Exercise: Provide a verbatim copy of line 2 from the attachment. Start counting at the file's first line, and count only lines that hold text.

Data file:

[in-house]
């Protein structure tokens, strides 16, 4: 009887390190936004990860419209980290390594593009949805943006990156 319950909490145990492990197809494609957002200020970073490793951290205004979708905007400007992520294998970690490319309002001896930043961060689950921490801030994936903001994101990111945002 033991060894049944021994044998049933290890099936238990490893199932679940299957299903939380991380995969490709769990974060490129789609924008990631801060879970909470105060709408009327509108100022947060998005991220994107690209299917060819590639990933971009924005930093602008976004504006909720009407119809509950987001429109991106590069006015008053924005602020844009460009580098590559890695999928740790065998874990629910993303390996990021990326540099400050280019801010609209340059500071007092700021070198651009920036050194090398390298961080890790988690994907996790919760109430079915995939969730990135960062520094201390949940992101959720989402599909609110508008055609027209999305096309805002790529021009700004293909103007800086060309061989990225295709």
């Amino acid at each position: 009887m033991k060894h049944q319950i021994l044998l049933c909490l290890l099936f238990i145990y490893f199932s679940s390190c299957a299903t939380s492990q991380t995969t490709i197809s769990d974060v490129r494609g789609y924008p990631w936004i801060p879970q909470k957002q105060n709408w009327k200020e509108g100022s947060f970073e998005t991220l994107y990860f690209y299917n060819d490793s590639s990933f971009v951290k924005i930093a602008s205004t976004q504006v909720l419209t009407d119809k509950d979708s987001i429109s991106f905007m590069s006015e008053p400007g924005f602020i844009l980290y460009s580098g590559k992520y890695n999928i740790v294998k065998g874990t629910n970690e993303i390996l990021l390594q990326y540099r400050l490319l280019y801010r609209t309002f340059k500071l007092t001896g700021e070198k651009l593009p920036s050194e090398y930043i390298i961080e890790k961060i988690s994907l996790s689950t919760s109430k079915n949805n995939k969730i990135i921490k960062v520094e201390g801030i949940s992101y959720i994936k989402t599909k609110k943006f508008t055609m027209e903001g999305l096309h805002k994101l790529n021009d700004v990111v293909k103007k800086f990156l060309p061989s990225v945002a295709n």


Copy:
């Protein structure tokens, strides 16, 4: 009887390190936004990860419209980290390594593009949805943006990156 319950909490145990492990197809494609957002200020970073490793951290205004979708905007400007992520294998970690490319309002001896930043961060689950921490801030994936903001994101990111945002 033991060894049944021994044998049933290890099936238990490893199932679940299957299903939380991380995969490709769990974060490129789609924008990631801060879970909470105060709408009327509108100022947060998005991220994107690209299917060819590639990933971009924005930093602008976004504006909720009407119809509950987001429109991106590069006015008053924005602020844009460009580098590559890695999928740790065998874990629910993303390996990021990326540099400050280019801010609209340059500071007092700021070198651009920036050194090398390298961080890790988690994907996790919760109430079915995939969730990135960062520094201390949940992101959720989402599909609110508008055609027209999305096309805002790529021009700004293909103007800086060309061989990225295709």